Egypt is obliging its large taxpayers to sign up for a programme to submit their invoices electronically, a system designed to bring small shops and other businesses that had long slipped under the radar into the formal economy.
The government is counting on the system to help at least double its tax revenue over time.
Nearly 500 of Egypt’s biggest taxpayers have already been signed up in the first two phases, in November 2020 and February 2021. Wednesday was the deadline for the remaining in a final phase for the large business-to-business taxpayers.
“My expectation is that with the completion of the easiest project, tax revenue will be doubled, from one trillion to two trillion” Egyptian pounds ($128 billion), Finance Minister Mohamed Maait told Reuters.
Yet to start is a potentially more complicated project of registering business-to-consumer companies, which will begin within six months, he said.
“We have already awarded the project to an international company who will do it with us,” Maait said on the sidelines of a conference. “The party for celebrating the kick-off of the project will be this month.”
“This will help significantly in the inclusion of the informal sector, because this will ensure that all the informal sector will be seen and included in the formal sector.”
The cabinet last month said state agencies and companies with majority state ownership had to register by Oct. 1 as well.
The new system will force a bigger part of the economy to pay taxes, although it is probably difficult to judge the impact until it is fully up and running, said Ahmed Hafez, an analyst with Renaissance Capital.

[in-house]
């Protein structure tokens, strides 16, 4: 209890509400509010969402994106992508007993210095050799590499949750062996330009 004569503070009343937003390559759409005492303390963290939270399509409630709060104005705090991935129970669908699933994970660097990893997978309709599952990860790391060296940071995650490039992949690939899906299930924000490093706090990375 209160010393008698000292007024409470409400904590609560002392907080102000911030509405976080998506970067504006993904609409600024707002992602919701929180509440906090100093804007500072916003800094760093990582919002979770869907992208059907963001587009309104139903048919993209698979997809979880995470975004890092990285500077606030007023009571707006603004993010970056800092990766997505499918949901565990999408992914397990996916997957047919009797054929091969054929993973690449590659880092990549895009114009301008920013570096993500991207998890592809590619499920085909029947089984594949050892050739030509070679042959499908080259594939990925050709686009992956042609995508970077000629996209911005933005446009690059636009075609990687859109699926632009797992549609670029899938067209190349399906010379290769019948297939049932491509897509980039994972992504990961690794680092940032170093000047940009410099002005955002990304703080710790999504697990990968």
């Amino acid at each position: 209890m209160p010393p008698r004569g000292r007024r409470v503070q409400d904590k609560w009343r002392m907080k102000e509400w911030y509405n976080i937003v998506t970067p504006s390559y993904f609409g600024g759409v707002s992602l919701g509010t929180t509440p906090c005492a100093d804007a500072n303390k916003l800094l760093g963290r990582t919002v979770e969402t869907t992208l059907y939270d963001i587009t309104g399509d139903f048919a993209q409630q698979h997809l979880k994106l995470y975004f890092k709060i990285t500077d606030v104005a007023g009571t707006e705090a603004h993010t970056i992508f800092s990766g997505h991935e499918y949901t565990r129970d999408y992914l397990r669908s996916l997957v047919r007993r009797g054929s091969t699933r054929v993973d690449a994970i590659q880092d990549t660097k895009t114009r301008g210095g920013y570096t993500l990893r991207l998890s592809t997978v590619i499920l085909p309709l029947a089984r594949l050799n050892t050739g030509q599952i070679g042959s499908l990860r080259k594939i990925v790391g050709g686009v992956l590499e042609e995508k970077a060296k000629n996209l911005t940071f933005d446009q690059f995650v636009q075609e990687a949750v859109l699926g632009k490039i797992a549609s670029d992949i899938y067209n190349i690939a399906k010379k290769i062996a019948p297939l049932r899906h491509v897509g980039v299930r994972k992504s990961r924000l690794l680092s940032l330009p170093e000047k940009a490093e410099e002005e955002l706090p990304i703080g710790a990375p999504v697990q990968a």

“I don’t think the government had enough data to make a proper estimate of how much additional revenue it will generate,” he said.
The International Monetary Fund has long urged Egypt to put its taxation base on a more solid footing.
Legal measures would be taken against any remaining large companies that had not registered by Wednesday, Egypt’s Tax Authority warned.
“Failure to join the electronic invoicing system will result in the suspension of these companies’ dealings with all state agencies, bodies and companies as of Oct. 1,” the authority’s chairman Rida Abdel Kader said in a statement published in newspapers on Tuesday.
“Export subsidies to these companies will also be stopped.”
Major manufacturers of consumer goods were among the first to be forced to comply. Each must submit customer tax data, its own electronic signature and a code for each product to the tax authority.
Edita Food Industries, among 347 companies that registered in February, was given a deadline of May 15 to begin issuing receipts electronically.
“It was very challenging at the beginning,” said Menna Shams El Din, head of investor relations at Edita, one of the first companies to successfully implement the system.
A maker of packaged cakes, bakeries and other fast food items, Edita sells to wholesalers as well as directly to grocery stores and kiosks.
Enrolling in the new system was more complicated for wholesalers, which had to provide their commercial registry with the government. Smaller retailers such as street kiosks will be included once the wholesalers they buy from are enrolled.
“Some wholesalers agreed to enter the system and others didn’t,” Shams El Din said. Most eventually realised they had to join to get supplies. “It was a gradual process.”
Now, she said, 93% of Edita’s 56,000-strong retail base and around 70% of its 6,000-strong wholesaler base were adhering to the new system, which she deemed a success for increasing tax inclusion.
Asked about the invoicing system, a grocery store owner in downtown Cairo said he would never agree to join. “Most of the other owners around have also said they would never agree.”
But industry sources familiar with the system say such retailers are being included without necessarily being told that details of their purchases will now be passed on to the taxman.
($1 = 15.6800 Egyptian pounds)